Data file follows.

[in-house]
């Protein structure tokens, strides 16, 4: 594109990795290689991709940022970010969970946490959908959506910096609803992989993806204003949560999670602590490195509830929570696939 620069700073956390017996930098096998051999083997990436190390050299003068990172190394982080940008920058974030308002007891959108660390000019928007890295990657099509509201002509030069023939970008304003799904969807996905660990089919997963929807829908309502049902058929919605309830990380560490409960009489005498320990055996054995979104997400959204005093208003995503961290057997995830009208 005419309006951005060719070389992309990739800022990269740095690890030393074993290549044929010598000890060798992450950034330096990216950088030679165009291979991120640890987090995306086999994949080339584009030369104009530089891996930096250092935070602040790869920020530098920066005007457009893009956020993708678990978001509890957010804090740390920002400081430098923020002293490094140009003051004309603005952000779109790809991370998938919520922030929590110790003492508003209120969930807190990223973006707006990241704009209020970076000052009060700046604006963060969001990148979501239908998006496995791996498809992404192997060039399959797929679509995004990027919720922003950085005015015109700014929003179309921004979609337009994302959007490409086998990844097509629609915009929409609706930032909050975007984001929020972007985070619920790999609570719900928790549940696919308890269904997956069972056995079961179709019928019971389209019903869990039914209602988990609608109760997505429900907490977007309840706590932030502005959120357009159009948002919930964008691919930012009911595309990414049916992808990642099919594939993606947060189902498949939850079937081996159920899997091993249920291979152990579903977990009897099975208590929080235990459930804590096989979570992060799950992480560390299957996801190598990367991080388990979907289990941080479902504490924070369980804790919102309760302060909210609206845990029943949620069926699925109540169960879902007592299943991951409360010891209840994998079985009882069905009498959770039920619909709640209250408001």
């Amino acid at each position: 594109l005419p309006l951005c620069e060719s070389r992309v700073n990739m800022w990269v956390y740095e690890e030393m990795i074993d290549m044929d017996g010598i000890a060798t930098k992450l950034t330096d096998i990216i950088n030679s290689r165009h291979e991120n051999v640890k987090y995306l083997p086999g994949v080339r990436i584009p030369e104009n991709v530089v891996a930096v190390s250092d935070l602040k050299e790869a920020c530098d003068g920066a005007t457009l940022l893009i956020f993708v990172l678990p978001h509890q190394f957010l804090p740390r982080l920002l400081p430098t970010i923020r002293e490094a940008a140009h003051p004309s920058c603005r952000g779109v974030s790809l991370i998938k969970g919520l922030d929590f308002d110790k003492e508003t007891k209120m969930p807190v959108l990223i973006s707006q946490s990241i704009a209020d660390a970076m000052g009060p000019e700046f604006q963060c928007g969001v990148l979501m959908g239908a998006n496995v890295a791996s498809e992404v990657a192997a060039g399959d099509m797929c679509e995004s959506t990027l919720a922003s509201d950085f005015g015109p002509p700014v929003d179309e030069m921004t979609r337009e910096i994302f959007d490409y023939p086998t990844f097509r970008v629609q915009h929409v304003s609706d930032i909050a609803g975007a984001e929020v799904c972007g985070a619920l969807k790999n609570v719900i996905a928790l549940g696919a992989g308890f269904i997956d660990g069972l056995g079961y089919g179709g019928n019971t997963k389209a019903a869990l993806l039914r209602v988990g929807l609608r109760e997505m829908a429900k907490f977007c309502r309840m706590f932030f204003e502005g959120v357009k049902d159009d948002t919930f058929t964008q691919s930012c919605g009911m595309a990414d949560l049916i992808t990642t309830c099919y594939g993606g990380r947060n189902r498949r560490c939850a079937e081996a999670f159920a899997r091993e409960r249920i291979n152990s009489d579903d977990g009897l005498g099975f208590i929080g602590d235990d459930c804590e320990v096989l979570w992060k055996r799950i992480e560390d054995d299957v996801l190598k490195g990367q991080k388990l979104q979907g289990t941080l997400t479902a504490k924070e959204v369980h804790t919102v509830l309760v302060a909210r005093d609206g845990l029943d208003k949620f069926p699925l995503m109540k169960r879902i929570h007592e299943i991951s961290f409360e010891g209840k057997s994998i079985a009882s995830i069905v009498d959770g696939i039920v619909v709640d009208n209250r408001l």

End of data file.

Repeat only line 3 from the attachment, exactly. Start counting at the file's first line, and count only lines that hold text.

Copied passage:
């Amino acid at each position: 594109l005419p309006l951005c620069e060719s070389r992309v700073n990739m800022w990269v956390y740095e690890e030393m990795i074993d290549m044929d017996g010598i000890a060798t930098k992450l950034t330096d096998i990216i950088n030679s290689r165009h291979e991120n051999v640890k987090y995306l083997p086999g994949v080339r990436i584009p030369e104009n991709v530089v891996a930096v190390s250092d935070l602040k050299e790869a920020c530098d003068g920066a005007t457009l940022l893009i956020f993708v990172l678990p978001h509890q190394f957010l804090p740390r982080l920002l400081p430098t970010i923020r002293e490094a940008a140009h003051p004309s920058c603005r952000g779109v974030s790809l991370i998938k969970g919520l922030d929590f308002d110790k003492e508003t007891k209120m969930p807190v959108l990223i973006s707006q946490s990241i704009a209020d660390a970076m000052g009060p000019e700046f604006q963060c928007g969001v990148l979501m959908g239908a998006n496995v890295a791996s498809e992404v990657a192997a060039g399959d099509m797929c679509e995004s959506t990027l919720a922003s509201d950085f005015g015109p002509p700014v929003d179309e030069m921004t979609r337009e910096i994302f959007d490409y023939p086998t990844f097509r970008v629609q915009h929409v304003s609706d930032i909050a609803g975007a984001e929020v799904c972007g985070a619920l969807k790999n609570v719900i996905a928790l549940g696919a992989g308890f269904i997956d660990g069972l056995g079961y089919g179709g019928n019971t997963k389209a019903a869990l993806l039914r209602v988990g929807l609608r109760e997505m829908a429900k907490f977007c309502r309840m706590f932030f204003e502005g959120v357009k049902d159009d948002t919930f058929t964008q691919s930012c919605g009911m595309a990414d949560l049916i992808t990642t309830c099919y594939g993606g990380r947060n189902r498949r560490c939850a079937e081996a999670f159920a899997r091993e409960r249920i291979n152990s009489d579903d977990g009897l005498g099975f208590i929080g602590d235990d459930c804590e320990v096989l979570w992060k055996r799950i992480e560390d054995d299957v996801l190598k490195g990367q991080k388990l979104q979907g289990t941080l997400t479902a504490k924070e959204v369980h804790t919102v509830l309760v302060a909210r005093d609206g845990l029943d208003k949620f069926p699925l995503m109540k169960r879902i929570h007592e299943i991951s961290f409360e010891g209840k057997s994998i079985a009882s995830i069905v009498d959770g696939i039920v619909v709640d009208n209250r408001l």